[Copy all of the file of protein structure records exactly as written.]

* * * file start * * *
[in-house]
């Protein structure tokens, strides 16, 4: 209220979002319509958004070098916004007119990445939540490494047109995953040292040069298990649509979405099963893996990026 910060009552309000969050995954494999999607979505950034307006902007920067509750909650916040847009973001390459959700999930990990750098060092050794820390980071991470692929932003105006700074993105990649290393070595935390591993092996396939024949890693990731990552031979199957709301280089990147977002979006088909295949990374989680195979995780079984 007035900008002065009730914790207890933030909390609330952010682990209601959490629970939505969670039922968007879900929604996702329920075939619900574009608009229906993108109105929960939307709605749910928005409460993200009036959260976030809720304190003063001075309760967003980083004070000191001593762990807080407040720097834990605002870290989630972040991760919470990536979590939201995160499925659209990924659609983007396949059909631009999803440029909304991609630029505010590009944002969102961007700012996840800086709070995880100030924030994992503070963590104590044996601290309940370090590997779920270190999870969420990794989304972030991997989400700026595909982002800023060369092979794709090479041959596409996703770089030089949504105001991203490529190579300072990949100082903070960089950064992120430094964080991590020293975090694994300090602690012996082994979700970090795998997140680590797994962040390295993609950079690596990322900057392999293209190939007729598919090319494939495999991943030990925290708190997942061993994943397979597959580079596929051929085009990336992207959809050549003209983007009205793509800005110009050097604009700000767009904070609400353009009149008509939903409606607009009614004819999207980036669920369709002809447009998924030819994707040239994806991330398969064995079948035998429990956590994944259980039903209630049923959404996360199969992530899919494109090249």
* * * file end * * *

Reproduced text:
[in-house]
């Protein structure tokens, strides 16, 4: 209220979002319509958004070098916004007119990445939540490494047109995953040292040069298990649509979405099963893996990026 910060009552309000969050995954494999999607979505950034307006902007920067509750909650916040847009973001390459959700999930990990750098060092050794820390980071991470692929932003105006700074993105990649290393070595935390591993092996396939024949890693990731990552031979199957709301280089990147977002979006088909295949990374989680195979995780079984 007035900008002065009730914790207890933030909390609330952010682990209601959490629970939505969670039922968007879900929604996702329920075939619900574009608009229906993108109105929960939307709605749910928005409460993200009036959260976030809720304190003063001075309760967003980083004070000191001593762990807080407040720097834990605002870290989630972040991760919470990536979590939201995160499925659209990924659609983007396949059909631009999803440029909304991609630029505010590009944002969102961007700012996840800086709070995880100030924030994992503070963590104590044996601290309940370090590997779920270190999870969420990794989304972030991997989400700026595909982002800023060369092979794709090479041959596409996703770089030089949504105001991203490529190579300072990949100082903070960089950064992120430094964080991590020293975090694994300090602690012996082994979700970090795998997140680590797994962040390295993609950079690596990322900057392999293209190939007729598919090319494939495999991943030990925290708190997942061993994943397979597959580079596929051929085009990336992207959809050549003209983007009205793509800005110009050097604009700000767009904070609400353009009149008509939903409606607009009614004819999207980036669920369709002809447009998924030819994707040239994806991330398969064995079948035998429990956590994944259980039903209630049923959404996360199969992530899919494109090249």